In early April, IdeaScale added another organization to its storied ranks: the New York Police Department.
In an article in The New York Times, the NYPD shared their plans to start a pilot program of IdeaScale as an avenue of citizens sharing concerns. The plan is to implement the program in a few neighborhoods in the 109th Precinct in Queens, using the platform specifically for reporting on quality of life issues, at least at the beginning.
The NYPD has tried other campaigns aimed at connecting with the citizens of New York, specifically via social media, which have not been as successful as they had hoped. Many individual officers have taken to pushing out information and responding to concerns via Twitter, but the possibilities are exponentially wider with IdeaScale because it is so much more interactive and dynamic. Not only can citizens recommend quality of life improvements around their neighborhoods, they will also be able to vote and collaborate with their neighbors, working together with police as well to present ideas and innovate.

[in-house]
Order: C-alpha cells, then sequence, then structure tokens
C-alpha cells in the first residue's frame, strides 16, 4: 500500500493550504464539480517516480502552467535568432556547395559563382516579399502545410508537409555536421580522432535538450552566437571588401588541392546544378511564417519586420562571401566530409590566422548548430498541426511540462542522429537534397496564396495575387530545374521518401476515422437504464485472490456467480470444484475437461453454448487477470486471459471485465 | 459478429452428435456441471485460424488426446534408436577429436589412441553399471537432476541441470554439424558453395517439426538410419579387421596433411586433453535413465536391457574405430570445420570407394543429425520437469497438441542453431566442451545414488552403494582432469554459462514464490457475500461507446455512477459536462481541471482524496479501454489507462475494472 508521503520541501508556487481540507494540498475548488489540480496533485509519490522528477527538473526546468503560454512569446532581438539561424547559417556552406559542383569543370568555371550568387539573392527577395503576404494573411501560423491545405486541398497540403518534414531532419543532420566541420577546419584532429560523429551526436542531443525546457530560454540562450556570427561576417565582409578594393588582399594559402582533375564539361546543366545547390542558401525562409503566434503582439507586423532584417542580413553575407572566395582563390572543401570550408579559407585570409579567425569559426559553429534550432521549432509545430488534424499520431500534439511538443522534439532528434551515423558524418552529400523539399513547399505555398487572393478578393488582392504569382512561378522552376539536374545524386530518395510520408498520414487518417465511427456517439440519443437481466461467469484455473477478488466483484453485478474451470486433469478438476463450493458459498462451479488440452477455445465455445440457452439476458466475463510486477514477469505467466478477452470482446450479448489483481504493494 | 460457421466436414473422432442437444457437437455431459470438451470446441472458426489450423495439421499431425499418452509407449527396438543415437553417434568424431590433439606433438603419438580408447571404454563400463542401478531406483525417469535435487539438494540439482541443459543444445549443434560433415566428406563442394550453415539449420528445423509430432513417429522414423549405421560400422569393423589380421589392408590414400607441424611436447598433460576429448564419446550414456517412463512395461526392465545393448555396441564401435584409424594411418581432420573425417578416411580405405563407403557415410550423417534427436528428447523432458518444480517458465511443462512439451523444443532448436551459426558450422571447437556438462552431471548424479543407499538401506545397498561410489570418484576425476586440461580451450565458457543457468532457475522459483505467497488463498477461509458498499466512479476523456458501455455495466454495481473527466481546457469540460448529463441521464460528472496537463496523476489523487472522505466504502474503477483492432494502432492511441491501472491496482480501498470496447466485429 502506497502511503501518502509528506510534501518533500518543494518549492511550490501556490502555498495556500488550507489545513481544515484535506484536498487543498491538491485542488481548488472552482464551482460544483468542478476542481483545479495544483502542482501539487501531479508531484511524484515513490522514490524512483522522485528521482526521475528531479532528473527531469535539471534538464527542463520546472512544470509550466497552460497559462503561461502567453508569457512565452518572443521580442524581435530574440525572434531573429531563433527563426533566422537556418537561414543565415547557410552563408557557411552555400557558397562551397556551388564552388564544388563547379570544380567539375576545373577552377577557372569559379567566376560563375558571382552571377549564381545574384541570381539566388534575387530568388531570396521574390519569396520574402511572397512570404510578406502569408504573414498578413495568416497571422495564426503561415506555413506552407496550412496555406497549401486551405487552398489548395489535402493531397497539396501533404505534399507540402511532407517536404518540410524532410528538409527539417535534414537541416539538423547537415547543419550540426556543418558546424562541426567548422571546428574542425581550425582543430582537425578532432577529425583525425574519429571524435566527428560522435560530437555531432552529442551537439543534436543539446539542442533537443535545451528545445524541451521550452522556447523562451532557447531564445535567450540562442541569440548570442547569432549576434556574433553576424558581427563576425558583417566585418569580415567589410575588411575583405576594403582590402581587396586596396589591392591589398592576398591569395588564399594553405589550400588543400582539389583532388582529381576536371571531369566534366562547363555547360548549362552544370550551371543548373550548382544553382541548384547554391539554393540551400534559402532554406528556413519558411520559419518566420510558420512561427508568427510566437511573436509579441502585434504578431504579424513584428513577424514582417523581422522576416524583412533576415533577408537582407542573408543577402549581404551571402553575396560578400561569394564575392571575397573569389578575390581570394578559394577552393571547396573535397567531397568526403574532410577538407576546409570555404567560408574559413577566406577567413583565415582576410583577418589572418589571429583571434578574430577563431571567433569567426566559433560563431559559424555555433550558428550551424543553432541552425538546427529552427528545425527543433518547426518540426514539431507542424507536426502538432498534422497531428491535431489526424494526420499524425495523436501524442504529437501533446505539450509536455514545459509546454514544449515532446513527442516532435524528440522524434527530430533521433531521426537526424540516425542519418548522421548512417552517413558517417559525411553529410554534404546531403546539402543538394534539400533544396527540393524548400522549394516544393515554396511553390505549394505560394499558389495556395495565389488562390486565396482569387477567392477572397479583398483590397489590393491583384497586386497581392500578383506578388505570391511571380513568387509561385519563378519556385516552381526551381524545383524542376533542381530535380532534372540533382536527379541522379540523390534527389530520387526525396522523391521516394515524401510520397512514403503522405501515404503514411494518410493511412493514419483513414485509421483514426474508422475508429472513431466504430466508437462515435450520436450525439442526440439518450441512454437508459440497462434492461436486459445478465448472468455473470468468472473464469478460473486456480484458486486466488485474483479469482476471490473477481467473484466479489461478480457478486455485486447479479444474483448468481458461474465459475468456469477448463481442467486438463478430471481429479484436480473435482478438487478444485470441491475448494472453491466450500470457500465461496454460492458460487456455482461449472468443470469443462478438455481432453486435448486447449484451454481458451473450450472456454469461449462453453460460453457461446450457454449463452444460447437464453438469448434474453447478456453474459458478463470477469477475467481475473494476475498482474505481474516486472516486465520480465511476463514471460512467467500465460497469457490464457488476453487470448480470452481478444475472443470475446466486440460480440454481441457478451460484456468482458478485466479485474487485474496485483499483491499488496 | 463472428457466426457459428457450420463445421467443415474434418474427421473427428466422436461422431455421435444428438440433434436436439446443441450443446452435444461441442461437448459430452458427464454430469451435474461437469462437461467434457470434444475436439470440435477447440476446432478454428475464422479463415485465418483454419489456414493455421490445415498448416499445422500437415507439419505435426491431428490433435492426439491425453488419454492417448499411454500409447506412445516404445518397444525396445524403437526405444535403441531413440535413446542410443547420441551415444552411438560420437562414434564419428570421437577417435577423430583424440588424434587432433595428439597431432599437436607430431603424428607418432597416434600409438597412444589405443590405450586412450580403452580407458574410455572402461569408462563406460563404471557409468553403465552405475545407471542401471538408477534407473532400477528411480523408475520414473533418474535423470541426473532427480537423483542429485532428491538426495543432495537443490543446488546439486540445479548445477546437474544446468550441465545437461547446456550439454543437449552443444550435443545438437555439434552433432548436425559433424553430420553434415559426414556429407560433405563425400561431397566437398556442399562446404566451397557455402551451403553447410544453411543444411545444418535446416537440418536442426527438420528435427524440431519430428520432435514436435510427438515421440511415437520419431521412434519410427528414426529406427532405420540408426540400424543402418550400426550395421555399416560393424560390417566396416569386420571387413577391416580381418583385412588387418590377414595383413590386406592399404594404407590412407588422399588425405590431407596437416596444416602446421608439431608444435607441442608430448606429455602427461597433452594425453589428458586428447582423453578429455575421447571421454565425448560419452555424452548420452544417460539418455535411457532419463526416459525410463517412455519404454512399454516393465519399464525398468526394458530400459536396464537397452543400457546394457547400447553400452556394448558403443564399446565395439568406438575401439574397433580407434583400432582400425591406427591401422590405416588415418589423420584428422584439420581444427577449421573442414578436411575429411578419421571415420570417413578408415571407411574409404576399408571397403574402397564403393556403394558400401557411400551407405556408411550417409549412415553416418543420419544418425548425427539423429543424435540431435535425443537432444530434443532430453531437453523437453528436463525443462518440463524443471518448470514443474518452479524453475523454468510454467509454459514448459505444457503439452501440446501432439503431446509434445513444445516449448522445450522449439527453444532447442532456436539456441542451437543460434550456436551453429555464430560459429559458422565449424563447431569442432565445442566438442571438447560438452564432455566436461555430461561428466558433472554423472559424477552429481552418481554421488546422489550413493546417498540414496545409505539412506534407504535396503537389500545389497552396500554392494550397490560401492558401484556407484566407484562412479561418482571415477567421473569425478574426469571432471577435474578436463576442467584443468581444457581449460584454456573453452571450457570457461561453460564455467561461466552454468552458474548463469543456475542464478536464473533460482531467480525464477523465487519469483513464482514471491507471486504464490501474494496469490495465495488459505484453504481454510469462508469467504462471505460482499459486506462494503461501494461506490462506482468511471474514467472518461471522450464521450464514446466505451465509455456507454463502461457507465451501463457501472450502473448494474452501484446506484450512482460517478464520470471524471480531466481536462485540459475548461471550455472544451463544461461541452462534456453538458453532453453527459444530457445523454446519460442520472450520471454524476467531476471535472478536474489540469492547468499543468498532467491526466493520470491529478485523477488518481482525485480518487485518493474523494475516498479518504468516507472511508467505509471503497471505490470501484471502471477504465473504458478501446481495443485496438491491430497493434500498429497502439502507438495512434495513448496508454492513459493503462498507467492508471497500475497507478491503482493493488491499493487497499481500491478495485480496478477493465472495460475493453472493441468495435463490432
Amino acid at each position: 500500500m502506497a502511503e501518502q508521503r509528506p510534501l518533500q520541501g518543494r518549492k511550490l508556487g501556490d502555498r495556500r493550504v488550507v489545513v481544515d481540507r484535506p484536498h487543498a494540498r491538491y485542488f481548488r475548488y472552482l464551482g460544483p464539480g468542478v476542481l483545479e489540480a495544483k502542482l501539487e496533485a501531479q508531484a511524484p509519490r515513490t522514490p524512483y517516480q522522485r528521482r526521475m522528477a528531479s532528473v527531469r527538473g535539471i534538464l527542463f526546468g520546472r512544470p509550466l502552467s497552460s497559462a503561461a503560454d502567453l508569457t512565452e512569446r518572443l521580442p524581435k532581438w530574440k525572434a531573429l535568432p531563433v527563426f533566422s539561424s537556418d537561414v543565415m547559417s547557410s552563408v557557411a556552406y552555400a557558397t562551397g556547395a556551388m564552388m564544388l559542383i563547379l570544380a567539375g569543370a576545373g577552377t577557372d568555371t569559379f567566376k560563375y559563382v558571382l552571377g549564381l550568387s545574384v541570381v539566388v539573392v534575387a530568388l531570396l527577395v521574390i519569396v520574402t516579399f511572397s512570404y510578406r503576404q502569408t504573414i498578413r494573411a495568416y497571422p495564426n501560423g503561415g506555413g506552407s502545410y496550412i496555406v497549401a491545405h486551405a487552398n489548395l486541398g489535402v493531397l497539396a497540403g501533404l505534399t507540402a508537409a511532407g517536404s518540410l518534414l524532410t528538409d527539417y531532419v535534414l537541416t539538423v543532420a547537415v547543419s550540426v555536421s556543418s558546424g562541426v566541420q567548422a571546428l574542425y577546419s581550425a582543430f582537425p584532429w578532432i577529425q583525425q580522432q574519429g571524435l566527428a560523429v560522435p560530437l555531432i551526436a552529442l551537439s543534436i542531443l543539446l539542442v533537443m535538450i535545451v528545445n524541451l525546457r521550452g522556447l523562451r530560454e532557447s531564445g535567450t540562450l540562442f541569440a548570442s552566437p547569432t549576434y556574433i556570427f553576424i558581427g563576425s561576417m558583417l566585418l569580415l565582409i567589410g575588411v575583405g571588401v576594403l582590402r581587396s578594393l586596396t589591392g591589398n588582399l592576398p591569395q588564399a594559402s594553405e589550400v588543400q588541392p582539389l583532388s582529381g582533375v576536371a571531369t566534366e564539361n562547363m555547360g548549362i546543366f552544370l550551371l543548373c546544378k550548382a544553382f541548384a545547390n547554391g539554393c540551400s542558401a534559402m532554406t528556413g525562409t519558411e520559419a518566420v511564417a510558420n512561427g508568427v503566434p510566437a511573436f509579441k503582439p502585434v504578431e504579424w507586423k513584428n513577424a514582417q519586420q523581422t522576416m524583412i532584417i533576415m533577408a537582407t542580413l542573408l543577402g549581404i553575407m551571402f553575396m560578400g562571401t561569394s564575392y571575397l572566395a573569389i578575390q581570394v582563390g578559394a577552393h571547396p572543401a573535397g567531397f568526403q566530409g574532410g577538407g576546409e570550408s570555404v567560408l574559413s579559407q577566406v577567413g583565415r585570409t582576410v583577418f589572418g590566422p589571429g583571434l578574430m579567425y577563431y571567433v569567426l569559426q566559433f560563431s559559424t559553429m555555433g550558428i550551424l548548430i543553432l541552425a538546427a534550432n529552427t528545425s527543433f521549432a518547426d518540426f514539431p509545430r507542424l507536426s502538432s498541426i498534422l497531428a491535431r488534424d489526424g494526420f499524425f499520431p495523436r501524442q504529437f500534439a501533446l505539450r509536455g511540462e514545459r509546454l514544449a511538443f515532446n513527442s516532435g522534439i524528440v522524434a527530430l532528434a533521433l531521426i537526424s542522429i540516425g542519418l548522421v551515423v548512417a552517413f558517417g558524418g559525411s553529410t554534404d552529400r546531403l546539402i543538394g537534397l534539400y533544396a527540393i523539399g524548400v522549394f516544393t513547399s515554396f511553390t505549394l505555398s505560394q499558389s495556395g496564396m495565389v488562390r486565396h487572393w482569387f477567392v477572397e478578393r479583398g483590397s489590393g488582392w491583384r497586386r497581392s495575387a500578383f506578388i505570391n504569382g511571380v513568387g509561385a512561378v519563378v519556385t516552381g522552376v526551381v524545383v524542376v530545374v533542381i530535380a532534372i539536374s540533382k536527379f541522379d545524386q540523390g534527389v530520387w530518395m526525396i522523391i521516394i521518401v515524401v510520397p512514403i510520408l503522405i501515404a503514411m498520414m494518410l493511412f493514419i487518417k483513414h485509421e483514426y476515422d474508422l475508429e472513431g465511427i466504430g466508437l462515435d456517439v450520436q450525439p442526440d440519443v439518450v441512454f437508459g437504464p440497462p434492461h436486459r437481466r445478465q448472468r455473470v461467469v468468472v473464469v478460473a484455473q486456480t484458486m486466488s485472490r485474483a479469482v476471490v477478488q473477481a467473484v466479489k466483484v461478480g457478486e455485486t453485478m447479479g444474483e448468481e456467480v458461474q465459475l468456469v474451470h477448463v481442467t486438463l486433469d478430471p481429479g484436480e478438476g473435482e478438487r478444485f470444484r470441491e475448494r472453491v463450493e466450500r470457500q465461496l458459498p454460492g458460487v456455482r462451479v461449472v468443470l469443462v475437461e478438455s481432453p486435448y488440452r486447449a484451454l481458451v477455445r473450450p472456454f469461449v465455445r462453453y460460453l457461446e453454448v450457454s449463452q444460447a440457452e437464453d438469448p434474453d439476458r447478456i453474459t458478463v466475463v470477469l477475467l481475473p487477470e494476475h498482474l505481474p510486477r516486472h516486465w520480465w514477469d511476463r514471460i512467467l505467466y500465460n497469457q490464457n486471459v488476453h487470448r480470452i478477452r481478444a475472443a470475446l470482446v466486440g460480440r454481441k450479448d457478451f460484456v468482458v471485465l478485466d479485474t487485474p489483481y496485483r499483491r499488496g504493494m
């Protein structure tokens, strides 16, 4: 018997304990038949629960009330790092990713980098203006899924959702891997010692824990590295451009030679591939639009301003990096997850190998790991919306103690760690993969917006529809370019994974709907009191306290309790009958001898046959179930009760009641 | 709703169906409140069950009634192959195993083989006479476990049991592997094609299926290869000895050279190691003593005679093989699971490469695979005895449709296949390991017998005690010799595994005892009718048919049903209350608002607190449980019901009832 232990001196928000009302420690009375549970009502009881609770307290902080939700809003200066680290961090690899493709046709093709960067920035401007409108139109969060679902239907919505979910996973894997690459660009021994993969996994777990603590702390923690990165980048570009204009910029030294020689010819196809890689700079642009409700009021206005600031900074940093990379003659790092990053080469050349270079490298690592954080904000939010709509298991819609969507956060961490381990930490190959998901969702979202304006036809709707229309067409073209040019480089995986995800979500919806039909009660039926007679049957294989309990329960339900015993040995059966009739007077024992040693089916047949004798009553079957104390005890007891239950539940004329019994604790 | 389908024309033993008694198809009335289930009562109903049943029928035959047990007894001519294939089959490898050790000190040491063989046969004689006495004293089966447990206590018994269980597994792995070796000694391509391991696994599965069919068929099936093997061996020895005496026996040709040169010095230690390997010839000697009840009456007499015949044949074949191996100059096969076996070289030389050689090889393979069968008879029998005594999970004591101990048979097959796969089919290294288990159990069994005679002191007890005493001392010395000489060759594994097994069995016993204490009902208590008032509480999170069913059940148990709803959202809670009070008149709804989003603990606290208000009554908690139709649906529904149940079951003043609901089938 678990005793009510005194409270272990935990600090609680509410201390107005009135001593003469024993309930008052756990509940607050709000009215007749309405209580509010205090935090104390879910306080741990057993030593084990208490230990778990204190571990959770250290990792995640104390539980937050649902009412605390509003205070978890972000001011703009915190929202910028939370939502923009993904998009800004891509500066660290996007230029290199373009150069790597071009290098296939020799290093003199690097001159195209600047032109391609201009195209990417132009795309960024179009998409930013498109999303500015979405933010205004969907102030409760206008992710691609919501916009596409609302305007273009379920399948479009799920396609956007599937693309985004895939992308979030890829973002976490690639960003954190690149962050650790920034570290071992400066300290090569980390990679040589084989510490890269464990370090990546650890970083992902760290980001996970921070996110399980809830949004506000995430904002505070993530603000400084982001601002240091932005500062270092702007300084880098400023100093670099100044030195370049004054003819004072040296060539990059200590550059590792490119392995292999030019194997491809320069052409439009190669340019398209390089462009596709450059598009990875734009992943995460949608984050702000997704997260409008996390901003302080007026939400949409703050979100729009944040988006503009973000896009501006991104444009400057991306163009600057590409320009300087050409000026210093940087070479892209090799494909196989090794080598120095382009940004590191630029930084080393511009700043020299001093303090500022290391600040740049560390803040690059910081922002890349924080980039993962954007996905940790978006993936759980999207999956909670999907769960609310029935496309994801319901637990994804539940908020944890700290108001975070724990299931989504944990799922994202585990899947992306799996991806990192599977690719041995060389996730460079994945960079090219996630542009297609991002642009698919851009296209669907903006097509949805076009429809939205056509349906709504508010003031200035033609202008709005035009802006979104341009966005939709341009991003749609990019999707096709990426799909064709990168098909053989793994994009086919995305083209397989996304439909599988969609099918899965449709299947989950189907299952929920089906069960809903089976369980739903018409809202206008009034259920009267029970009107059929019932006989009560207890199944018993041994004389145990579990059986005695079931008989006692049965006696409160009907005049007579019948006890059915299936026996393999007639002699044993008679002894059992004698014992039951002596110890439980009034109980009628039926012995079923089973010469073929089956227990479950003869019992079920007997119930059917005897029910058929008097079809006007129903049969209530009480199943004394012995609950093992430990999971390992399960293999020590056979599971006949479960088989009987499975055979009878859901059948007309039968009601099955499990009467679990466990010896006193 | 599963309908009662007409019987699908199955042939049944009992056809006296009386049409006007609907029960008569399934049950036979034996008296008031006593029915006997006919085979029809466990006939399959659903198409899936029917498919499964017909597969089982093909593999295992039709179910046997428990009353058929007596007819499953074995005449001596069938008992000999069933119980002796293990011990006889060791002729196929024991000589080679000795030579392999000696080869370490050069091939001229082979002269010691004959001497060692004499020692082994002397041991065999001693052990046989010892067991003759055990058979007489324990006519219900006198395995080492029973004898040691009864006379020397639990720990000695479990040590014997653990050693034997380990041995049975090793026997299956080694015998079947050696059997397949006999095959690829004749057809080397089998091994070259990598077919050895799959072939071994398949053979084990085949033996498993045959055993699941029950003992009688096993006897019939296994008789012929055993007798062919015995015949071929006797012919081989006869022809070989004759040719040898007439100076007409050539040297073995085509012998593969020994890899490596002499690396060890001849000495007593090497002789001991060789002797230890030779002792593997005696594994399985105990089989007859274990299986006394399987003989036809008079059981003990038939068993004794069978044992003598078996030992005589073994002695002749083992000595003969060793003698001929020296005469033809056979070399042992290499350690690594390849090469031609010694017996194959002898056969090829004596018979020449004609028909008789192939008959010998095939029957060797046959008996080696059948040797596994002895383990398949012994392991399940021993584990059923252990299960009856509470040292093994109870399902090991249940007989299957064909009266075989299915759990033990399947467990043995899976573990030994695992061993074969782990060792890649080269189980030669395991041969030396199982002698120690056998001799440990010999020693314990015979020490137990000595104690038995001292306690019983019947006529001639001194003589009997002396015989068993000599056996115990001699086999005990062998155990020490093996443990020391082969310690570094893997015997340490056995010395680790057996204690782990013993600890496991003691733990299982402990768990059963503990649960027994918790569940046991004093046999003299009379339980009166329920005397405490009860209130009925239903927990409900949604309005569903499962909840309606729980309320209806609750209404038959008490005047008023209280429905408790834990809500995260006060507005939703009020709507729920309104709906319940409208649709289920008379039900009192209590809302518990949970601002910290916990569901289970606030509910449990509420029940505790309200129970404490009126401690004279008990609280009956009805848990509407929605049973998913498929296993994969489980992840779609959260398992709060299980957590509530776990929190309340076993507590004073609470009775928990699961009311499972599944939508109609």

Further, it provides folks the opportunity to participate in an easy, low-impact way: they can contribute without having to leave home, which ultimately means they will be more likely to participate.
Deputy Inspector Thomas Conforti of the NYPD, in response to concerns that IdeaScale may just be used to reinforce police priorities, said that was not the intention. The NYPD plans to utilize the platform not only responsively, but also by presenting questions about specific topics for feedback from the population.
The introduction of IdeaScale to these communities began on April 8. We look forward to observing how the NYPD’s use of IdeaScale will grow and develop, as well as how they will choose to moderate and interact with the citizens who utilize the platform.
What do you think about the NYPD’s use of IdeaScale?